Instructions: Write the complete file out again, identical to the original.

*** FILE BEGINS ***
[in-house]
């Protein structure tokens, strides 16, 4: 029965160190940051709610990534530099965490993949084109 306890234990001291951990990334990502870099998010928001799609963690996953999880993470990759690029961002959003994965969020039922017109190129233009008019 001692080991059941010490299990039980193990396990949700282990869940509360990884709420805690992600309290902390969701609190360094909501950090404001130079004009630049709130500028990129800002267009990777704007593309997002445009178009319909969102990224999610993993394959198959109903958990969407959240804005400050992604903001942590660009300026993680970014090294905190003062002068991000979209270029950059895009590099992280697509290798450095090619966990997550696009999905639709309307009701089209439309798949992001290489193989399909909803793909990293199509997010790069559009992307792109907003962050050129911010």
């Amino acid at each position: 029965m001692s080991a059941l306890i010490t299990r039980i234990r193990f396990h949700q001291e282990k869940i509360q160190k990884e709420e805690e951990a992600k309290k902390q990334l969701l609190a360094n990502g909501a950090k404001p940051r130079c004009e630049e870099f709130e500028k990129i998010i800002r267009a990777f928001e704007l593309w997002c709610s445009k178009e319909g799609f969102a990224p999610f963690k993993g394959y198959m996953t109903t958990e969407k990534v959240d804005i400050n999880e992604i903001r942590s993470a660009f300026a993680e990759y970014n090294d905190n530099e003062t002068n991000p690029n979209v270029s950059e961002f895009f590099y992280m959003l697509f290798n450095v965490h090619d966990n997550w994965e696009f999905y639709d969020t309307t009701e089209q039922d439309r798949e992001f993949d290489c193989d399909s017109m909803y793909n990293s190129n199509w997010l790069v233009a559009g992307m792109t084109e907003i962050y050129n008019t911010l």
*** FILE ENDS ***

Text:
[in-house]
């Protein structure tokens, strides 16, 4: 029965160190940051709610990534530099965490993949084109 306890234990001291951990990334990502870099998010928001799609963690996953999880993470990759690029961002959003994965969020039922017109190129233009008019 001692080991059941010490299990039980193990396990949700282990869940509360990884709420805690992600309290902390969701609190360094909501950090404001130079004009630049709130500028990129800002267009990777704007593309997002445009178009319909969102990224999610993993394959198959109903958990969407959240804005400050992604903001942590660009300026993680970014090294905190003062002068991000979209270029950059895009590099992280697509290798450095090619966990997550696009999905639709309307009701089209439309798949992001290489193989399909909803793909990293199509997010790069559009992307792109907003962050050129911010």
């Amino acid at each position: 029965m001692s080991a059941l306890i010490t299990r039980i234990r193990f396990h949700q001291e282990k869940i509360q160190k990884e709420e805690e951990a992600k309290k902390q990334l969701l609190a360094n990502g909501a950090k404001p940051r130079c004009e630049e870099f709130e500028k990129i998010i800002r267009a990777f928001e704007l593309w997002c709610s445009k178009e319909g799609f969102a990224p999610f963690k993993g394959y198959m996953t109903t958990e969407k990534v959240d804005i400050n999880e992604i903001r942590s993470a660009f300026a993680e990759y970014n090294d905190n530099e003062t002068n991000p690029n979209v270029s950059e961002f895009f590099y992280m959003l697509f290798n450095v965490h090619d966990n997550w994965e696009f999905y639709d969020t309307t009701e089209q039922d439309r798949e992001f993949d290489c193989d399909s017109m909803y793909n990293s190129n199509w997010l790069v233009a559009g992307m792109t084109e907003i962050y050129n008019t911010l």